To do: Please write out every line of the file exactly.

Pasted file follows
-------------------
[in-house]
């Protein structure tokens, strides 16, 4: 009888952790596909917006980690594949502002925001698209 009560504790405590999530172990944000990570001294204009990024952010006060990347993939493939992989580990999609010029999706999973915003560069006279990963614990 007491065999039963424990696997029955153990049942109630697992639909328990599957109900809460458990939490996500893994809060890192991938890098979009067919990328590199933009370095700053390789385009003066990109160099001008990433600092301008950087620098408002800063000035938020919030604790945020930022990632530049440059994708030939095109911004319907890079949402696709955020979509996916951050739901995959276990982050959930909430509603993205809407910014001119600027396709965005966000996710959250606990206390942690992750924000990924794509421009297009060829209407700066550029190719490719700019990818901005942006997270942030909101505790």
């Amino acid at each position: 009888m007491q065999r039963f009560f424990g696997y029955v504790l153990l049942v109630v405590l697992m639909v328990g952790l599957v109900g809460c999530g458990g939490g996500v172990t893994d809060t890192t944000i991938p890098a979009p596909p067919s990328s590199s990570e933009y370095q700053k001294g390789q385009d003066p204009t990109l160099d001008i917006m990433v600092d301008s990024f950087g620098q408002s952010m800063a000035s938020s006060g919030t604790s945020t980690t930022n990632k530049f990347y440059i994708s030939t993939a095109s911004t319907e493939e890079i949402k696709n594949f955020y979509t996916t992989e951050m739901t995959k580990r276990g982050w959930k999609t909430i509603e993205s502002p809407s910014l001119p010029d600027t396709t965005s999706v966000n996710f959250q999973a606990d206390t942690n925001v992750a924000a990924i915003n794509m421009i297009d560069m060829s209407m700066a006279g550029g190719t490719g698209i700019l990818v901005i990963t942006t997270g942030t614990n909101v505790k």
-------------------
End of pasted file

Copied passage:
[in-house]
């Protein structure tokens, strides 16, 4: 009888952790596909917006980690594949502002925001698209 009560504790405590999530172990944000990570001294204009990024952010006060990347993939493939992989580990999609010029999706999973915003560069006279990963614990 007491065999039963424990696997029955153990049942109630697992639909328990599957109900809460458990939490996500893994809060890192991938890098979009067919990328590199933009370095700053390789385009003066990109160099001008990433600092301008950087620098408002800063000035938020919030604790945020930022990632530049440059994708030939095109911004319907890079949402696709955020979509996916951050739901995959276990982050959930909430509603993205809407910014001119600027396709965005966000996710959250606990206390942690992750924000990924794509421009297009060829209407700066550029190719490719700019990818901005942006997270942030909101505790």
């Amino acid at each position: 009888m007491q065999r039963f009560f424990g696997y029955v504790l153990l049942v109630v405590l697992m639909v328990g952790l599957v109900g809460c999530g458990g939490g996500v172990t893994d809060t890192t944000i991938p890098a979009p596909p067919s990328s590199s990570e933009y370095q700053k001294g390789q385009d003066p204009t990109l160099d001008i917006m990433v600092d301008s990024f950087g620098q408002s952010m800063a000035s938020s006060g919030t604790s945020t980690t930022n990632k530049f990347y440059i994708s030939t993939a095109s911004t319907e493939e890079i949402k696709n594949f955020y979509t996916t992989e951050m739901t995959k580990r276990g982050w959930k999609t909430i509603e993205s502002p809407s910014l001119p010029d600027t396709t965005s999706v966000n996710f959250q999973a606990d206390t942690n925001v992750a924000a990924i915003n794509m421009i297009d560069m060829s209407m700066a006279g550029g190719t490719g698209i700019l990818v901005i990963t942006t997270g942030t614990n909101v505790k």